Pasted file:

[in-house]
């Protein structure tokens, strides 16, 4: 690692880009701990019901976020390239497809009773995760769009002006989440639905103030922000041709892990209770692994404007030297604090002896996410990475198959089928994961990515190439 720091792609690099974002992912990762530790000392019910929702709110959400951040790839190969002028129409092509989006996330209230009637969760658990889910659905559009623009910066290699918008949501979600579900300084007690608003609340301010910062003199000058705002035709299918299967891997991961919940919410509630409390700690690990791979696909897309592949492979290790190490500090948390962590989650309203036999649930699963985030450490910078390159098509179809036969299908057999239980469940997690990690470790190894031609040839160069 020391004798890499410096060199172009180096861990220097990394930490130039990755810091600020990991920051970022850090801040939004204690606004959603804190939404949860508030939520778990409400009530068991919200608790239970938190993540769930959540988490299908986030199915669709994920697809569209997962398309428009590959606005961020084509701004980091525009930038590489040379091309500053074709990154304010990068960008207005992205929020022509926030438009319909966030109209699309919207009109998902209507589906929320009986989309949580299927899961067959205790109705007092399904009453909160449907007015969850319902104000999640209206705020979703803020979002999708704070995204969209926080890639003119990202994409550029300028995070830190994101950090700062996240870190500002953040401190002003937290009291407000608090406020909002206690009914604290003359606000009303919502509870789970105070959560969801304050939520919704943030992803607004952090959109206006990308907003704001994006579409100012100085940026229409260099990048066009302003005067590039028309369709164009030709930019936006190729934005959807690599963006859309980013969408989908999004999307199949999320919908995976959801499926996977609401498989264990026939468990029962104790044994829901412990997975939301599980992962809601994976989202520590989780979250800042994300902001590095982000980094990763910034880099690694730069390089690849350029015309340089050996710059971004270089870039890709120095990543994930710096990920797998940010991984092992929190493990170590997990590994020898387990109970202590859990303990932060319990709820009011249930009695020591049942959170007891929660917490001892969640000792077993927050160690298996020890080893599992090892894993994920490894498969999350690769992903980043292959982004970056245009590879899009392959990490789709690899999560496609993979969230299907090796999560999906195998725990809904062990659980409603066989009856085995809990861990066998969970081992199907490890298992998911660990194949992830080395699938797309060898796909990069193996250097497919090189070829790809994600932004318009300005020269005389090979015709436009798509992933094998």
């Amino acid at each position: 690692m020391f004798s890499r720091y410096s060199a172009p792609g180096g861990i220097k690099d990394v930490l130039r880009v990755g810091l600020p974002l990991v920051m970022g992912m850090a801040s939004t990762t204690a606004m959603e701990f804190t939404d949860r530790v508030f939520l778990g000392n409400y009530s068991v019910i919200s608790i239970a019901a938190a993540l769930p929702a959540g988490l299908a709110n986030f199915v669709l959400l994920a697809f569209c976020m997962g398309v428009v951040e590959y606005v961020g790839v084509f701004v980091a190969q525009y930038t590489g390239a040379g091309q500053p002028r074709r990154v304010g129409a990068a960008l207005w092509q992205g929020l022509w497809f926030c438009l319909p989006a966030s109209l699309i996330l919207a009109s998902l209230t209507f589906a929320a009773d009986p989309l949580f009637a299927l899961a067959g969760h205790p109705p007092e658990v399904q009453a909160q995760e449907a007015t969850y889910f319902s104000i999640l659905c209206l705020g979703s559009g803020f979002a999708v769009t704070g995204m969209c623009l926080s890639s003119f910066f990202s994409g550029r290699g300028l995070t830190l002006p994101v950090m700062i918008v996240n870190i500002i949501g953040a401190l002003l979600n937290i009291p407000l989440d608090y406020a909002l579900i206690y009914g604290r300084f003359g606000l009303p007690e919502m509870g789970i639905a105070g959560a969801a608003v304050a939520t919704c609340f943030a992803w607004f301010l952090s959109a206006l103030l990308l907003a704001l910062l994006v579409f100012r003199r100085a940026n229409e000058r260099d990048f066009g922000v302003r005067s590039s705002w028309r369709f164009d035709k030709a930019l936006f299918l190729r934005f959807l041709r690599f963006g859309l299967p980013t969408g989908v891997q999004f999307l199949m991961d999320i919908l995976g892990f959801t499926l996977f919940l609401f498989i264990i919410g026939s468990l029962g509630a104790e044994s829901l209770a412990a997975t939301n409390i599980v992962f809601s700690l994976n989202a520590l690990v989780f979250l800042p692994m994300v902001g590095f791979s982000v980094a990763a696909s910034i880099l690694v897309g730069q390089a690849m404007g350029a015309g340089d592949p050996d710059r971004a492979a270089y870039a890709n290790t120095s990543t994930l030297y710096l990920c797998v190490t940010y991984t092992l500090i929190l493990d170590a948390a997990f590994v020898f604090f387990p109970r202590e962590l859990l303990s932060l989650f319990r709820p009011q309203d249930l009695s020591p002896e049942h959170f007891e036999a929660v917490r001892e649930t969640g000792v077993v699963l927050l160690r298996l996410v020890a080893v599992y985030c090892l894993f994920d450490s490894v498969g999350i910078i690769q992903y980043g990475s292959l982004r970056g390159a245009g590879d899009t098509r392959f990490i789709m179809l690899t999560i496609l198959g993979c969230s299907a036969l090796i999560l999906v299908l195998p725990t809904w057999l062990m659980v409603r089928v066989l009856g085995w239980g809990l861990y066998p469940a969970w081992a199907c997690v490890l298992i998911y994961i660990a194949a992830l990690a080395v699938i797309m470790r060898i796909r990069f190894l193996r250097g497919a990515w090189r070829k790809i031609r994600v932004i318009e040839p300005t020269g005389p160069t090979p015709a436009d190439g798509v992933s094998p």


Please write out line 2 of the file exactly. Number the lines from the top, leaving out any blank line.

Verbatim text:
């Protein structure tokens, strides 16, 4: 690692880009701990019901976020390239497809009773995760769009002006989440639905103030922000041709892990209770692994404007030297604090002896996410990475198959089928994961990515190439 720091792609690099974002992912990762530790000392019910929702709110959400951040790839190969002028129409092509989006996330209230009637969760658990889910659905559009623009910066290699918008949501979600579900300084007690608003609340301010910062003199000058705002035709299918299967891997991961919940919410509630409390700690690990791979696909897309592949492979290790190490500090948390962590989650309203036999649930699963985030450490910078390159098509179809036969299908057999239980469940997690990690470790190894031609040839160069 020391004798890499410096060199172009180096861990220097990394930490130039990755810091600020990991920051970022850090801040939004204690606004959603804190939404949860508030939520778990409400009530068991919200608790239970938190993540769930959540988490299908986030199915669709994920697809569209997962398309428009590959606005961020084509701004980091525009930038590489040379091309500053074709990154304010990068960008207005992205929020022509926030438009319909966030109209699309919207009109998902209507589906929320009986989309949580299927899961067959205790109705007092399904009453909160449907007015969850319902104000999640209206705020979703803020979002999708704070995204969209926080890639003119990202994409550029300028995070830190994101950090700062996240870190500002953040401190002003937290009291407000608090406020909002206690009914604290003359606000009303919502509870789970105070959560969801304050939520919704943030992803607004952090959109206006990308907003704001994006579409100012100085940026229409260099990048066009302003005067590039028309369709164009030709930019936006190729934005959807690599963006859309980013969408989908999004999307199949999320919908995976959801499926996977609401498989264990026939468990029962104790044994829901412990997975939301599980992962809601994976989202520590989780979250800042994300902001590095982000980094990763910034880099690694730069390089690849350029015309340089050996710059971004270089870039890709120095990543994930710096990920797998940010991984092992929190493990170590997990590994020898387990109970202590859990303990932060319990709820009011249930009695020591049942959170007891929660917490001892969640000792077993927050160690298996020890080893599992090892894993994920490894498969999350690769992903980043292959982004970056245009590879899009392959990490789709690899999560496609993979969230299907090796999560999906195998725990809904062990659980409603066989009856085995809990861990066998969970081992199907490890298992998911660990194949992830080395699938797309060898796909990069193996250097497919090189070829790809994600932004318009300005020269005389090979015709436009798509992933094998």